Necrotizing fasciitis detected in our area. Learn more.

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Pet Surgery

In some cases, patients require a surgical procedure to diagnose or treat their issue. We recognize that having pets undergo anesthetic procedures and surgery can be stressful for owners. Our team is here to answer your questions about any recommended procedures.

Our veterinarians are experienced in emergency surgical procedures and see these cases day in, day out. Patients that require highly specialized techniques may be referred to a surgical specialty center after being stabilized.

Some of the common surgeries we perform are:

  • Gastrointestinal Foreign Body Removal
  • Intestinal Resection and Anastomosis
  • Laceration Repair
  • Trauma Management
  • Drain Placement
  • Splenectomy
  • Gastric Derotation and Gastropexy
  • Emergency Ovariohysterectomy
  • Cystotomy

Surgical procedures generally require patients to be immobilized to ensure their safety and adequate pain management during their operation. To achieve this, we use a variety of anesthetic agents that are carefully selected after the consideration of your pet’s health issues and presenting problems. The anesthetic may be given by injection into the muscle or a vein, gaseous anesthetics given by endotracheal tubes, or a combination of different methods. During and after the procedure, patients are continuously monitored for any issues that may arise. We will only discharge patients from the hospital after surgery when we are completely satisfied, and they are recovering well. Our team will keep you updated on when it is safe for your pet to go home.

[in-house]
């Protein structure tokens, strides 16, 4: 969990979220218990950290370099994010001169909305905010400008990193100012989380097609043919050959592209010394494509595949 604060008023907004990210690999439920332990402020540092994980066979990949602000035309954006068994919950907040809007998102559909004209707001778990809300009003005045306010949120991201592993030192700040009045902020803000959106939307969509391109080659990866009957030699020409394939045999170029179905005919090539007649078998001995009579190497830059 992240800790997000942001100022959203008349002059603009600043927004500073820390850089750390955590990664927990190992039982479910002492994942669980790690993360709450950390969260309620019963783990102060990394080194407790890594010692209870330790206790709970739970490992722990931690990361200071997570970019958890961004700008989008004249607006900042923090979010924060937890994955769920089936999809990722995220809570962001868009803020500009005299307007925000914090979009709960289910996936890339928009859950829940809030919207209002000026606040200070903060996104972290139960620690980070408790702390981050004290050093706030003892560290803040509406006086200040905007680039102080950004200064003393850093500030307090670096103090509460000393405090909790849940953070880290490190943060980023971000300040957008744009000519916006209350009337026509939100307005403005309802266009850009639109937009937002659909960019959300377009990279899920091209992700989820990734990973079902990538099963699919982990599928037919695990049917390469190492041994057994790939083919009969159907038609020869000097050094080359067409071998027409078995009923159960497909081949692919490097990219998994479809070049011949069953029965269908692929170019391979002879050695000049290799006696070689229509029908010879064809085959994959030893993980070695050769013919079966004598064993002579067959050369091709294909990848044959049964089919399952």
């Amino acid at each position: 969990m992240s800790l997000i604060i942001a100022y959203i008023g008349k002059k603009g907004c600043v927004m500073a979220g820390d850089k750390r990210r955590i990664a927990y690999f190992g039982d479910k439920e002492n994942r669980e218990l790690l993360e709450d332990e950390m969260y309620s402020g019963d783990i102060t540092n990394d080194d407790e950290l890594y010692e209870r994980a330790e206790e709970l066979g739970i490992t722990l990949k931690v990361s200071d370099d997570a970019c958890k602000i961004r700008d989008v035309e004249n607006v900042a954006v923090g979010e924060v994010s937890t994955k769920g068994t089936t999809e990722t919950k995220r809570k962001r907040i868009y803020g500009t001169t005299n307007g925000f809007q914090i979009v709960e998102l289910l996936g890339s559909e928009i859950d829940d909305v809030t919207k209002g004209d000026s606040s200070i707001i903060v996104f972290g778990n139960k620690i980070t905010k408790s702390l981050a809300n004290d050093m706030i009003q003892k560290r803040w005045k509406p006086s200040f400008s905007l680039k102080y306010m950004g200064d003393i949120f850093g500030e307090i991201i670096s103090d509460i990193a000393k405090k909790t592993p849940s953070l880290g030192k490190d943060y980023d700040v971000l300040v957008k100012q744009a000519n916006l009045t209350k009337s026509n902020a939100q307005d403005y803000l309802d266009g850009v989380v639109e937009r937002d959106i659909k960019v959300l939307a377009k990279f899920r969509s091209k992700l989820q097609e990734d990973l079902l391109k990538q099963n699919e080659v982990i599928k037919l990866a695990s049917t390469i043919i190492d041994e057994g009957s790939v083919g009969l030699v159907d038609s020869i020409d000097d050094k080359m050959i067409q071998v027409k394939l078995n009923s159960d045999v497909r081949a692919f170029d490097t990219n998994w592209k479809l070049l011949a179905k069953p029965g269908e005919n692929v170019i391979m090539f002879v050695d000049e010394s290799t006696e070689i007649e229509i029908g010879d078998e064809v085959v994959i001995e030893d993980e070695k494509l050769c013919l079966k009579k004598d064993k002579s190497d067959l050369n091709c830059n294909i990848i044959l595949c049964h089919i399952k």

Patients that have had sutures or drains will need these removed at a later date. An appointment can be made with your regular veterinarian or us. Typically we will ask that patients who have had a surgical procedure performed are seen 7-10 days after surgery for a follow-up assessment. After surgery, post-operative instructions will be provided to you. During this time, we will discuss your pet’s needs and answer any questions you may have.

Pet Surgery

Necrotizing Fasciitis found on Vancouver Island - Know the signs

May 18th 2022 - Official Communication Dear Community, Necrotizing fasciitis is an uncommon disease in dogs but given the number of cases we have seen recently, it is important that we, as pet owners (myself included) are vigilant. However, the first thing we must not do is panic. I would like to take this time to give you an overview of the disease so that you know what to look out for and when to seek veterinary care.

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